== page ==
Ribeye with carrots at Ad Hoc

Reservations are recommended and if you want a preview of what your meal will be you can find the day’s menu on their website. Come with a hearty appetite for the portions are large. Don’t worry though, you can take your leftovers home to enjoy another day. Ad Hoc is on a street made for walking so after dinner work off your meal with a nice stroll.

Gott’s Roadside

Gott's Roadside - Napa, CA

Gott’s Roadside

Gott’s Roadside is casual dining at its finest. The immediate vibe upon entering Gott’s is that of an old-fashioned American Drive-In. If you’re a fan of burgers you will be highly pleased with any of the ten different hamburger options. Each hamburger is made with a 1/3-pound meat patty served on a toasted egg bun. Hamburgers aren’t the only dish Gott’s Roadside serves. You’ll find classics such as French Fries, hot dogs, sodas, and milkshakes. A closer look at the menu and you’ll find that Gott’s is an American establishment with an updated twist. You can order dishes such as salads, fish tacos, and sandwiches. The Ahi Poke Crispy Tacos are a good choice. The tacos are made with crunchy cabbage, fresh tuna, and a big slice of avocado along with a spicy mayo sauce. Gott’s serves a variety of wines and beers.

Ahi Poke Crispy Tacos at Gott's Roadside

Ahi Poke Crispy Tacos at Gott’s Roadside

Gott’s Roadside has two locations in Napa Valley, one in St. Helena and the other in Napa, part of the Oxbow Public Market. There are two other locations as well in California, one in San Francisco’s Ferry Building Marketplace and the other in Palo Alto’s Town & Country Village.

Morimoto Napa

Toro Tartare at Morimoto Napa

Toro Tartare at Morimoto Napa

When the food you cook grants you the title of being an Iron Chef you know you’re a damn good chef. Chef Masaharu Morimoto is an amazing chef and world-renowned for his culinary skills. Morimoto Napa is the first West Coast restaurant Chef Morimoto opened. It is in Napa’s downtown riverfront. Reservations are available for either lunch or dinner. The restaurant itself has a modern design but wooden tables create a comfortable atmosphere. Outdoor seating offers a nice view of the river.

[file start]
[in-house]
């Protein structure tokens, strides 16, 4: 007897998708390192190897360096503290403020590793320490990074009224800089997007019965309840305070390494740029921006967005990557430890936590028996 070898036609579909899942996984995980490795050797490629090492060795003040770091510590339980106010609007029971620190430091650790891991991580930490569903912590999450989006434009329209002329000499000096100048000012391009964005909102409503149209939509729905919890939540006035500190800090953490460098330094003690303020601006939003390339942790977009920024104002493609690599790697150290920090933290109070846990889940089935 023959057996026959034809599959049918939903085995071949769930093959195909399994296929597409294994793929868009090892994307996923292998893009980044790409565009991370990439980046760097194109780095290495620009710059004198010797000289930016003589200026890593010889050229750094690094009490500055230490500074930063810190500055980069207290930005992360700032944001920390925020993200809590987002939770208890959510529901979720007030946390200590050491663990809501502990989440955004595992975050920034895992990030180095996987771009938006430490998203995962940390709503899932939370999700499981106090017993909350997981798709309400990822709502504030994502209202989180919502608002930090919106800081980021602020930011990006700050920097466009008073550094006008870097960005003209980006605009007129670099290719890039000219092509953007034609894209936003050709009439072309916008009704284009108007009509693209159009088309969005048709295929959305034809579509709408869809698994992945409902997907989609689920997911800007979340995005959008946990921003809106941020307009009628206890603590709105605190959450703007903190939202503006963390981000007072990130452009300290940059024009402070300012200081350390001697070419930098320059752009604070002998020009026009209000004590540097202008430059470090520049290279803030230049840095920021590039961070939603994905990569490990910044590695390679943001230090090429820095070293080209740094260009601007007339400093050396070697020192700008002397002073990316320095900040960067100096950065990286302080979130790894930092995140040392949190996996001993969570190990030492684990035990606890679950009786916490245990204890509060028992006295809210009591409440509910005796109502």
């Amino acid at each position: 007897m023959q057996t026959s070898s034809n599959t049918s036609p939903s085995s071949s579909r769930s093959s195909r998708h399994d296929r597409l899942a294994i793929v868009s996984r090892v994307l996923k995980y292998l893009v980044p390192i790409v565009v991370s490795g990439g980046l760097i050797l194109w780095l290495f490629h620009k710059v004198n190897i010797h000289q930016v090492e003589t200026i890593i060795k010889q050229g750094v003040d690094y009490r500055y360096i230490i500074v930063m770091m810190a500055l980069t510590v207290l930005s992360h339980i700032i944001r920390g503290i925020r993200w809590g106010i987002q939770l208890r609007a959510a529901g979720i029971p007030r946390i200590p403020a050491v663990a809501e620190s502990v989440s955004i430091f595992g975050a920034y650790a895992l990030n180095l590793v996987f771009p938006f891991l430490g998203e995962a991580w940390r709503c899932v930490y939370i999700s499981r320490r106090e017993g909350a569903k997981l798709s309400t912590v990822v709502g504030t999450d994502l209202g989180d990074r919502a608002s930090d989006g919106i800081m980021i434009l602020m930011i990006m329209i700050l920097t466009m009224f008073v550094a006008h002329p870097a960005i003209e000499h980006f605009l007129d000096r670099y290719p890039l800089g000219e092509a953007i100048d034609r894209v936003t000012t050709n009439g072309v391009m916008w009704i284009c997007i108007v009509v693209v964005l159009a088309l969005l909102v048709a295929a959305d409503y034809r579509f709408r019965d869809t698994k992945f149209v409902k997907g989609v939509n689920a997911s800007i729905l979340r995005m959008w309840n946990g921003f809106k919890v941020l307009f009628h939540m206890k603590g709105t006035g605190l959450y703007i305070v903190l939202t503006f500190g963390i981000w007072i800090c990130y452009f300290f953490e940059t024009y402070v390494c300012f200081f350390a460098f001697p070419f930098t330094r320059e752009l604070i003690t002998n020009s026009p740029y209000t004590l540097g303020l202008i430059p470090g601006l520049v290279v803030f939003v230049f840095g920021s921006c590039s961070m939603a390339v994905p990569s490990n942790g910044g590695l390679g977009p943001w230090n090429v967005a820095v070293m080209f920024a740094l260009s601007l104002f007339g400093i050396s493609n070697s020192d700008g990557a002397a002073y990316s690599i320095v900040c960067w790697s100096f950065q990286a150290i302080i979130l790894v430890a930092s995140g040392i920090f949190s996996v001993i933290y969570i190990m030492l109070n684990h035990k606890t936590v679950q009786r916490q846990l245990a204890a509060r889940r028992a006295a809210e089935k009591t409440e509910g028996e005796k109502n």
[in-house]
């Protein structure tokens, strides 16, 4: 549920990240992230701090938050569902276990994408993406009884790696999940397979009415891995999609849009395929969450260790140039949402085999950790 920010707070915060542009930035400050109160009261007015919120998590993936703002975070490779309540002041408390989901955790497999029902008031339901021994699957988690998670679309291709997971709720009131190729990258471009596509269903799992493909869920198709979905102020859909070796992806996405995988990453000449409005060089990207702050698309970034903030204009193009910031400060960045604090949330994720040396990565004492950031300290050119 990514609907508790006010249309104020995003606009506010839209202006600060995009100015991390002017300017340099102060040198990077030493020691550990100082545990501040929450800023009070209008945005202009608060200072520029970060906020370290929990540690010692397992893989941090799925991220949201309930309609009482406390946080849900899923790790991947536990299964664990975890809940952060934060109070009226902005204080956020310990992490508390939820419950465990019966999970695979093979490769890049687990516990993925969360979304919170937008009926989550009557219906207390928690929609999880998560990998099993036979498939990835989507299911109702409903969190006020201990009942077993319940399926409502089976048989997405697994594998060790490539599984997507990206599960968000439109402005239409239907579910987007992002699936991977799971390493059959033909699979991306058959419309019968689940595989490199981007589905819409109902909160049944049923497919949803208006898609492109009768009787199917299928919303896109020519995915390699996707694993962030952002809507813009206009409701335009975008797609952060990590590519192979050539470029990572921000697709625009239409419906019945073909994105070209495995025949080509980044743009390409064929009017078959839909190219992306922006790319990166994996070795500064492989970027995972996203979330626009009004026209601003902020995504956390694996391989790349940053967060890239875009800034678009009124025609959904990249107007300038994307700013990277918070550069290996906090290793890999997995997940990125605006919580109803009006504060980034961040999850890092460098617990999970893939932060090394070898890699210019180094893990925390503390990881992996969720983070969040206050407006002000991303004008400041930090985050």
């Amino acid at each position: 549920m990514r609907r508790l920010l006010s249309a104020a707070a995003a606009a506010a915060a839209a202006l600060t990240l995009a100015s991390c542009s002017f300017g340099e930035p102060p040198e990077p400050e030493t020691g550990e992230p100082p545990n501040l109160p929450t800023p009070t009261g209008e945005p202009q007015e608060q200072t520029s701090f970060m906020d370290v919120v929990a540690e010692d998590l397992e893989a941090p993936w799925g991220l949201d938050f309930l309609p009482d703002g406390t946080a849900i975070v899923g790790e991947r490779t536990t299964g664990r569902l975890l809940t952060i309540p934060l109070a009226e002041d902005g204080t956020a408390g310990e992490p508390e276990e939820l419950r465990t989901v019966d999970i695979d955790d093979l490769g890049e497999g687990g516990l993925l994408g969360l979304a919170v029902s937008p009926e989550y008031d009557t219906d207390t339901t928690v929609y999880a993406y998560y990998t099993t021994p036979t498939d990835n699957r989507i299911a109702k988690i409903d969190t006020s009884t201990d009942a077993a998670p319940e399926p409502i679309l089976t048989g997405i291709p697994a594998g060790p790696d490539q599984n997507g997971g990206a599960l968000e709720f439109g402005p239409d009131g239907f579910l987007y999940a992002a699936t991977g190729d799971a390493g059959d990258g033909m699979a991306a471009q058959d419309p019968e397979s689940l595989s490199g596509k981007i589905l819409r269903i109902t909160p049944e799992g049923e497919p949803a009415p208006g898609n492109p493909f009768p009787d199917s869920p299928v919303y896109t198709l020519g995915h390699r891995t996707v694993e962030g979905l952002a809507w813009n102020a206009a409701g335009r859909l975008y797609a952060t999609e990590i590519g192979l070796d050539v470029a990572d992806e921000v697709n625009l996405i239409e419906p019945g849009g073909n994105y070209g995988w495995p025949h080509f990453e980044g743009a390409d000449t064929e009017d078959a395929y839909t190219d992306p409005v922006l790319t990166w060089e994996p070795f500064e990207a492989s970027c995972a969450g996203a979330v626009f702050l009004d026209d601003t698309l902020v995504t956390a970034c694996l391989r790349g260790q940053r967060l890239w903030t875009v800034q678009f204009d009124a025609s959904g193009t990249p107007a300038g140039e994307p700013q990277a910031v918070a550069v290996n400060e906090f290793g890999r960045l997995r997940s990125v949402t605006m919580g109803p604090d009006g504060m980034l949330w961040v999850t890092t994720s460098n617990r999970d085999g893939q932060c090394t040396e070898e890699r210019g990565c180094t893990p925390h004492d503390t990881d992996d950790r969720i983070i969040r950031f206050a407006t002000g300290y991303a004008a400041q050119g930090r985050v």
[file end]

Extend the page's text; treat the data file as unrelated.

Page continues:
Chirashi Bowl at Morimoto Napa

Chirashi Bowl at Morimoto Napa

With an Iron Chef’s backing the food you will eat will be of the highest quality. The attention to detail is shown in how the food is prepared and its presentation. For example, when the Toro Tartare appetizer arrives at your table you’re hesitant to dig in right away. You don’t want to mess up how the toro, wasabi, and nori paste are laid out. The Kakuni, pork belly, melts in your mouth. There is an extensive list of sushi and sashimi. If you are unsure which sushi or sashimi to select order the Chef’s Combination. If you want to sample a few different fishes a good choice is the Chirashi Sushi Rice Bowl. Remember to leave room for one of their unique desserts, such as mango pudding or tofu cheesecake.

 

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Napa Valley Dining

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Ad Hoc: 38.399180, -122.358529
Gott\'s Roadside - Napa: 38.301215, -122.281906
Gott\'s Roadside - St. Helena: 38.501911, -122.465471
Morimoto Napa: 38.296854, -122.283423
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Ad Hoc
Three Dining Options in Napa Valley
Ad Hoc, Washington Street, Yountville, CA, United States
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Gott's Roadside - Napa
Three Dining Options in Napa Valley
Gott's Roadside, 1st Street, Napa, CA, United States
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Gott's Roadside - St. Helena
Three Dining Options in Napa Valley
Gott's Roadside, Main Street, Saint Helena, CA, United States
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Morimoto Napa
Three Dining Options in Napa Valley
Morimoto Napa, Main Street, Napa, CA, United States

 

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An Italian Castle in Napa Valley

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Castello di Amorosa

Castello di Amorosa